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The primary sector has increased its contribution to New Zealand's gross domestic product (GDP) from 14% in 1986 to 17% today, something Associate Prof Hamish Gow, an ex-patriate New Zealander now a leading United States food marketing specialist, said had not been achieved elsewhere.
Prof Gow, of Michigan State University, told the recent New Zealand Institute of Primary Industry Management conference in Queenstown that farmers throughout the world were trying to develop branded marketing channels, but itwas not easily achieved because they could not get industry unity.
Despite that, Prof Gow believed New Zealand's primary sector had done well, although the models used needed some improving.
The key was to concentrate on strategy not structure.
He gave the example of New Zealand apple growers who, in the process of remodelling the sector's structure, sold off the profitable juicing business and lost control of the industry.
A strategy had to create value and provide consumers with what they wanted, he said.
Mexican-made Corona beer was a low-cost product, but had been successfully marketed to affluent US college graduates as a reminder of their fun-filled spring breaks in Mexico.
Equally, Guinness beer was marketed as an Irish experience, and around that Irish-themed pubs had been created.
Traditional commodity supply chains did not allow that type of marketing.
They did not provide information, attribution or experience, with product value often left on farms.
Prof Gow said a product's value came from integrity and a co-ordinated supply chain which added value and sold at a higher price.
Yoghurt was an example, he said, where companies such as Danone had created functional, branded products from a commodity such as yoghurt.
The international food company sold Nutriday yoghurt based on its nutritional attributes and Yogisip as a drinkable yoghurt.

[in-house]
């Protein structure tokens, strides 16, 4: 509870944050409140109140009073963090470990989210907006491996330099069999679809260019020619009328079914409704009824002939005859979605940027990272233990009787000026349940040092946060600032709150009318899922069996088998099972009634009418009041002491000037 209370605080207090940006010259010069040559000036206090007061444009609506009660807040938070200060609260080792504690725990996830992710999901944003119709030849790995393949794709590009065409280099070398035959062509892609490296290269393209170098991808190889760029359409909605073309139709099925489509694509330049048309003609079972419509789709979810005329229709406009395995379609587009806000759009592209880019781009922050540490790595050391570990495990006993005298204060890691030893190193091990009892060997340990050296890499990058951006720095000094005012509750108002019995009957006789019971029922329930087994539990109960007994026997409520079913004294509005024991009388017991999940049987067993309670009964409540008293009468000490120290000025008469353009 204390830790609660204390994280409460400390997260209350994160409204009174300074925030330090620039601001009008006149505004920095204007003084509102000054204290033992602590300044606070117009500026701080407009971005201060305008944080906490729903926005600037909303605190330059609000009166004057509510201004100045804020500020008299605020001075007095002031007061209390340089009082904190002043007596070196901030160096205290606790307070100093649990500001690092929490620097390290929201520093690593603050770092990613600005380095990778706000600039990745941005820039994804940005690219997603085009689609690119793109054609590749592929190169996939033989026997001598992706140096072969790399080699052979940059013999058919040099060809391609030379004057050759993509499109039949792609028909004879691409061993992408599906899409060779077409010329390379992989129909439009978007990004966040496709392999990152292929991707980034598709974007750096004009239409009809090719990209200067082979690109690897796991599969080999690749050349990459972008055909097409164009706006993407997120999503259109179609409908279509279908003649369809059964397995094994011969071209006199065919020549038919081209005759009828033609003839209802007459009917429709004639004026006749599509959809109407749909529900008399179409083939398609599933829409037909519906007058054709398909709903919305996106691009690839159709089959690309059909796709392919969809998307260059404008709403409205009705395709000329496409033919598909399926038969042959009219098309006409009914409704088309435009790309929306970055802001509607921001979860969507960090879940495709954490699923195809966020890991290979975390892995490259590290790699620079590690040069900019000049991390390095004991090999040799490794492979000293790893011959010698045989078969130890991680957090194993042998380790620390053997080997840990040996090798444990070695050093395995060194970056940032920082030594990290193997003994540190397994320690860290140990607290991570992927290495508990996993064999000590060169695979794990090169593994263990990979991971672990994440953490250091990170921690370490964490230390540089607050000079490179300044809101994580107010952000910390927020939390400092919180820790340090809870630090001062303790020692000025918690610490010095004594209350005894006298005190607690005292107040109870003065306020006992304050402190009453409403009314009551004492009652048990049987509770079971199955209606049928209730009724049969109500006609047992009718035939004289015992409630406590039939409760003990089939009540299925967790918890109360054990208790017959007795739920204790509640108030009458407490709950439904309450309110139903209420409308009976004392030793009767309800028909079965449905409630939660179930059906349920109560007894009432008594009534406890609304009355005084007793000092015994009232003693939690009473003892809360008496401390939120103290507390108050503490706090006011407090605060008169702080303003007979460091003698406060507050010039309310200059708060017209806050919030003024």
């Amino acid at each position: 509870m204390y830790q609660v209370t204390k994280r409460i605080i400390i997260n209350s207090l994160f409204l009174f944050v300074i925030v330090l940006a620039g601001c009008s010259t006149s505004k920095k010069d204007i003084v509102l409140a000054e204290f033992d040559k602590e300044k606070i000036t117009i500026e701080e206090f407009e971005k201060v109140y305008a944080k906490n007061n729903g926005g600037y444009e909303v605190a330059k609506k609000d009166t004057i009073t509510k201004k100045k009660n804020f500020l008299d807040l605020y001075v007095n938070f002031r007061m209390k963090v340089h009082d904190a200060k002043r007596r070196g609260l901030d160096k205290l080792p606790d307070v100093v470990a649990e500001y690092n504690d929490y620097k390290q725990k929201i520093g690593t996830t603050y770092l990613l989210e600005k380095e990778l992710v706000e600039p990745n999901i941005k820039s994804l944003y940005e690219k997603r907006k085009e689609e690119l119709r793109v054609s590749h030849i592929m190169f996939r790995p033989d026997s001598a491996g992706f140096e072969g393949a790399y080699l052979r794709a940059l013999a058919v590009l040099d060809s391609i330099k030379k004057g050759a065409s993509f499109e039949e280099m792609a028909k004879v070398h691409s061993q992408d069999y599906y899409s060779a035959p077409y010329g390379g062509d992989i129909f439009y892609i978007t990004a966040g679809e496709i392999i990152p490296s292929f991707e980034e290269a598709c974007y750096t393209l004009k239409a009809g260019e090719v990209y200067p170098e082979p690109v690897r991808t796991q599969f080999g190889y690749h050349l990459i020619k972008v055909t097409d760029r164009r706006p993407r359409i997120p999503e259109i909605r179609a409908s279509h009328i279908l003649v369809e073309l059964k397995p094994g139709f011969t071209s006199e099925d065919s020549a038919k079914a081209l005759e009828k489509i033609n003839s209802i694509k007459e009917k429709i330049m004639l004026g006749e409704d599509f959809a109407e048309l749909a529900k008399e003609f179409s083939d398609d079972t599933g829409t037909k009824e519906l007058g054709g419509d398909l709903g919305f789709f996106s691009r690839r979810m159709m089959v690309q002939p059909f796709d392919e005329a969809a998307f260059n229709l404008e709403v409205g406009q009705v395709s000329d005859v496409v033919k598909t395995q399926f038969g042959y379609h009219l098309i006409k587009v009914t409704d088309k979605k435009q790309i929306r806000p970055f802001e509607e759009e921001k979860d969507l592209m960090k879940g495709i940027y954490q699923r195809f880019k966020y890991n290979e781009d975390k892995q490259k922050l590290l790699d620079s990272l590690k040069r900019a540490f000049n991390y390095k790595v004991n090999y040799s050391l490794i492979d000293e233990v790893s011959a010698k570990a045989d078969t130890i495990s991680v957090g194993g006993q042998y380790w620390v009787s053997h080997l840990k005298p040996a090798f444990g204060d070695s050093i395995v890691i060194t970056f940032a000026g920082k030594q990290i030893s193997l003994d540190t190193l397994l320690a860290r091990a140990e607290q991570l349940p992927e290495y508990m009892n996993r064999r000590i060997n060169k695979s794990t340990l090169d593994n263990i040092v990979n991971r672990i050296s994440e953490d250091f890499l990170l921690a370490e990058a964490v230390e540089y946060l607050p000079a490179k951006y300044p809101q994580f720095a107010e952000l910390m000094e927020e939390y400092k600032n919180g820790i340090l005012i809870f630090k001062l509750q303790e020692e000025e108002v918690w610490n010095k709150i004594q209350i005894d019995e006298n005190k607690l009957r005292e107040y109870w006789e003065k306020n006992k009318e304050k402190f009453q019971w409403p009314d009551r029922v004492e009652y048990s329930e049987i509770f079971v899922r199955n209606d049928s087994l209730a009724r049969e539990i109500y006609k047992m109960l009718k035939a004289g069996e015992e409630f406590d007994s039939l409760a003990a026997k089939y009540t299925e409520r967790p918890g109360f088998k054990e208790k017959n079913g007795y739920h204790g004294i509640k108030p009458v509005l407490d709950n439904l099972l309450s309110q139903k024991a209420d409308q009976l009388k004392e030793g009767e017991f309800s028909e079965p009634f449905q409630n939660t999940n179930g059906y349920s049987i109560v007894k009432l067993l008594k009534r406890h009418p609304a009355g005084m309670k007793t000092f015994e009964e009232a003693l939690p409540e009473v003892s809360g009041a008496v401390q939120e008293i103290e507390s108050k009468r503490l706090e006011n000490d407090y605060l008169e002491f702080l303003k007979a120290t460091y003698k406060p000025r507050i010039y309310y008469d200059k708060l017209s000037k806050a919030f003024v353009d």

To adopt such a marketing structure around a biological system initially required inspirational leadership to create unity and focus.
"If you don't have one, don't start."
The customer also had to be identified.
Prof Gow said retailers were considered gate keepers - not customers who were end-users.
Once the customer was identified, Prof Gow said appropriate technology, production and processes needed to be developed to meet their requirements.
Another key was to control and co-ordinate the supply channel and added value stages, but that did not mean owning bricks and mortar.
He gave the example of a US farm, Niman Ranch, in California.
In the late 1960s and early 1970s, Bill Niman saw an opportunity to develop and market sustainable, natural food.
Faced with the usual issue of little capital, Mr Niman decided to leverage off other people.
He started working with chefs in affluent restaurants and supplied beef from his own farm and later pork.
Such was the quality of his product and service, the restaurants started identifying and carrying his brand on their menus.
"He was able to get to foodies by having a relationship with chefs. He only worked at the top end and he ensured they were given top quality product."
Through that relationship, restaurants and his customers started telling his story and promoting his brand free.
Business started growing and he added direct sales through catalogues, online promotion and ordering and cook books, with a promise to deliver orders within 48 hours.
Restaurants were able to provide Niman Ranch with the names of customers and any that had a bad experience were followed up by phone.
"It's high-touch but it's a product that sells for a premium price."
Prof Gow said the business grew and now Niman Ranch meat was used and identified on television cooking shows, providing further free promotion.
Niman Ranch was a co-operative and in recent years the business had grown at 35% a year and demand for naturally farmed pork has seen the number of pig farmers grow from 50 in 1998 to 500 today.